Fayes T Kantawala thinks about administrative priorities in Pakistan

One of the things I never understood about Karachi was that in order to have running water someone has to pay a private water company to physically drive over and fill up their tank. To me, that’s insane. Entire civilizations have died out because of water mismanagement. That the residents of the largest city in Pakistan - and one of the largest in the world - couldn’t depend on something as basic as water to come through their taps for decades, but still exist, seems nearly impossible. Any interrogation was met with the same rote responses: lack of development, poor infrastructure, massive unplanned urban sprawls, the sea, etc. But these are true of many other places in Pakistan. When pressed, most would whisper words like water mafias or corruption, but still without any hope of change.

I don’t blame Karachiwalas for adapting to survive in a city that is, even by Pakistani standards, difficult to endure. The roads are gutted, the infrastructure crumbling and there is little to no public space given the population. The town is divided between congested sprawls and elite bubbles – self contained ecosystems used to a state that cannot support them. It’s normal to factor in larceny when planning a day trip to the beach, and though the incessant sectarian violence has (somewhat) cooled since the hellfire of the 1990s, it is never far away.

Nowhere is the contrast more stark than with Lahore. I’m ashamed to say my home city is as much a monument to Punjabi exceptionalism as it is to its history. The city has taken more than its share of the nations resources. The roads are policed and comparatively cleaner, the security presence meant that at the height of terrorist attacks in the country, Lahore was given hundreds of check-posts, most of which became permanent. Karachi had less than 3.

It’s always deserved more, deserved better.

The scenes coming out of Karachi this week have made international headlines as evidence of the increasing cost we will all pay for global warming. Harsher floods, heavier rains, fiercer storms, drier droughts, longer famines. They are also evidence of how bereft the city is of any pubic services that could even begin to deal with these issues. Part of the water shortage, for example, is not simply because Karachi is too big and there isn’t enough water. The problem is also that of the 550 million gallons of water a day (MGD) fed into the city’s main pumping station: a mind-bending 43% of it is stolen before it even arrives at the city. The reason the water crisis - and it has always been a crisis - has not been fixed is also because a number of people make a great deal of money from its dysfunction. According to Al Jazeera’s examination, private tankers in Karachi generate Rs 150,000,000 in revenue every single day. For context, thats $1.43 million, every day. Do the math, and you’ll see that stealing water in Karachi is an industry worth more than half a billion dollars per year.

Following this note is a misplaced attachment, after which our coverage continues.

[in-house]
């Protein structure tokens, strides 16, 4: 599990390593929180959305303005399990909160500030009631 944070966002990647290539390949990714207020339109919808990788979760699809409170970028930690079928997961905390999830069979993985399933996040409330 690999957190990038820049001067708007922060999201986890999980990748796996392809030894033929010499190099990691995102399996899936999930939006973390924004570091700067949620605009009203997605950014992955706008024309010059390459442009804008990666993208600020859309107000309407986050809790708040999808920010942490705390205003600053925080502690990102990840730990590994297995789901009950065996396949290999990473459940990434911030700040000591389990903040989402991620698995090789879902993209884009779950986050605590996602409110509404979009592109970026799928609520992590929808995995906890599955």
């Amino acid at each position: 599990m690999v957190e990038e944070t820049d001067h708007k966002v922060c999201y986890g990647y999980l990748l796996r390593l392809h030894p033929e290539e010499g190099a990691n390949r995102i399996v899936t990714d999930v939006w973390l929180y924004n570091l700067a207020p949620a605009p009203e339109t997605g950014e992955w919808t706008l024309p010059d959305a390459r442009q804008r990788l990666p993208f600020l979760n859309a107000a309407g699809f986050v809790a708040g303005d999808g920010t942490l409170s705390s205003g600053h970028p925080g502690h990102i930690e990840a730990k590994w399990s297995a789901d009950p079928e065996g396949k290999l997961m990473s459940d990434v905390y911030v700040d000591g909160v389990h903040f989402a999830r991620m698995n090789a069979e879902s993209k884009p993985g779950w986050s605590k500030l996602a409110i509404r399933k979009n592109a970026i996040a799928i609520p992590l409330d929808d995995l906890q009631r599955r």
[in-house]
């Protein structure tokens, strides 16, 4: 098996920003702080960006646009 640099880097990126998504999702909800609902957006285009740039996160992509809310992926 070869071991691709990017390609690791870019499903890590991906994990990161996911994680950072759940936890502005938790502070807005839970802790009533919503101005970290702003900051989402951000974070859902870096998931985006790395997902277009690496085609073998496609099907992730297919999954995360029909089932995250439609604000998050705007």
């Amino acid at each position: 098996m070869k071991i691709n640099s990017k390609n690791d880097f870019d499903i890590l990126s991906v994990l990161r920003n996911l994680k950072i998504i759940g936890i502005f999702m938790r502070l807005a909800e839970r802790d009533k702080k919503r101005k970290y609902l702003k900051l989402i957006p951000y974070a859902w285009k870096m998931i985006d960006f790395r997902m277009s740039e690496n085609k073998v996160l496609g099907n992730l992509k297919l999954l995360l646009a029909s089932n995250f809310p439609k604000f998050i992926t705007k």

This apathy is not unique to the thieves of Karachi, because the truth is Pakistan - like its largest city - is strongly ruled, but weakly governed.

For years our country has been bled dry by generations of power brokers invested solely in their own wealth creation at the expense of state development. Why, just this week Pakistanis were given a startling piece of investigative journalism that laid out in clear, exact words the alleged extent of Gen. Asim Bajwa’s family wealth. It highlights the hypocrisy of a national conversation around corruption that always, always focus only on allegations of civilian corruption, as if the very idea of unelected power centres engaging in such practices would be unthinkable.

That most of us have been bullied or brainwashed into not thinking about the corruption of others doesn’t mean that it doesn’t exist. But I doubt an investigative article (in English) gives the Powers That Be much grief.

After all, in the middle of such a scandal and urban flooding, we still think that dating apps are Pakistan’s biggest problems (much like we hated Youtube more than OBL).

This week the PTA issued a statement saying they had sent notices to five dating apps - Tinder, Grindr, Scout, SayHI, and Tagged - telling them to adapt to Pakistan’s draconian and ill-defined morality, or else.

Makes perfect sense. Public officials allegedly ammass millions of dollars in offshore investments run by family? Move along. The largest city in the country is under six feet of water? Don’t look. But people with smartphones are getting laid? Bring in the cavalry.

For some reason Pakistan also chose this week to announce the government will be using hemp products (derived from the marijuana plant). And aside from my very real disillusionment with the state of the state, I am deeply grateful that the phrase “stoned to death” no longer just refers to a Taliban rock shower.

Write to thekantawala@gmail.com